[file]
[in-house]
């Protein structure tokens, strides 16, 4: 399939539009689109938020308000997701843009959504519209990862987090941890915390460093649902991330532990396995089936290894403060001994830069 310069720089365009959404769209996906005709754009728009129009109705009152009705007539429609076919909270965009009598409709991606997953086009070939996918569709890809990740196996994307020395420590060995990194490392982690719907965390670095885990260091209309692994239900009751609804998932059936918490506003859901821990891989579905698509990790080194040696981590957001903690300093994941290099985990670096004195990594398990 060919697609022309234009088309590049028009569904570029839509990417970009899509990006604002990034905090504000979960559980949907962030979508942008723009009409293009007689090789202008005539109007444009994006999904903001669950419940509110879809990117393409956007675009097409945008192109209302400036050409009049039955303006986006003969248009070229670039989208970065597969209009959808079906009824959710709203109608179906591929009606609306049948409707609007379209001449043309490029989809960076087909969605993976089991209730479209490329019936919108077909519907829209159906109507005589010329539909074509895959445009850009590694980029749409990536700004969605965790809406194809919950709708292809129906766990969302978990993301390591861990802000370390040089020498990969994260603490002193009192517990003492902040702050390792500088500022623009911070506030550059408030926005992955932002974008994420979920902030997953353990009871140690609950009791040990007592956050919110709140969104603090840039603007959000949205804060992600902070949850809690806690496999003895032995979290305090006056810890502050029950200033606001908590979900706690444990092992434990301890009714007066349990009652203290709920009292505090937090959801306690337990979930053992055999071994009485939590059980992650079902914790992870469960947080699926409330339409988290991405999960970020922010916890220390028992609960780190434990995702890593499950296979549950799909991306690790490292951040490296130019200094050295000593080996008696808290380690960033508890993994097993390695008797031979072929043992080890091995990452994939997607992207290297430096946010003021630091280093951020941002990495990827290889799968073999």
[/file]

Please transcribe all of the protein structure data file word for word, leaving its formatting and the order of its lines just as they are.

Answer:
[in-house]
């Protein structure tokens, strides 16, 4: 399939539009689109938020308000997701843009959504519209990862987090941890915390460093649902991330532990396995089936290894403060001994830069 310069720089365009959404769209996906005709754009728009129009109705009152009705007539429609076919909270965009009598409709991606997953086009070939996918569709890809990740196996994307020395420590060995990194490392982690719907965390670095885990260091209309692994239900009751609804998932059936918490506003859901821990891989579905698509990790080194040696981590957001903690300093994941290099985990670096004195990594398990 060919697609022309234009088309590049028009569904570029839509990417970009899509990006604002990034905090504000979960559980949907962030979508942008723009009409293009007689090789202008005539109007444009994006999904903001669950419940509110879809990117393409956007675009097409945008192109209302400036050409009049039955303006986006003969248009070229670039989208970065597969209009959808079906009824959710709203109608179906591929009606609306049948409707609007379209001449043309490029989809960076087909969605993976089991209730479209490329019936919108077909519907829209159906109507005589010329539909074509895959445009850009590694980029749409990536700004969605965790809406194809919950709708292809129906766990969302978990993301390591861990802000370390040089020498990969994260603490002193009192517990003492902040702050390792500088500022623009911070506030550059408030926005992955932002974008994420979920902030997953353990009871140690609950009791040990007592956050919110709140969104603090840039603007959000949205804060992600902070949850809690806690496999003895032995979290305090006056810890502050029950200033606001908590979900706690444990092992434990301890009714007066349990009652203290709920009292505090937090959801306690337990979930053992055999071994009485939590059980992650079902914790992870469960947080699926409330339409988290991405999960970020922010916890220390028992609960780190434990995702890593499950296979549950799909991306690790490292951040490296130019200094050295000593080996008696808290380690960033508890993994097993390695008797031979072929043992080890091995990452994939997607992207290297430096946010003021630091280093951020941002990495990827290889799968073999």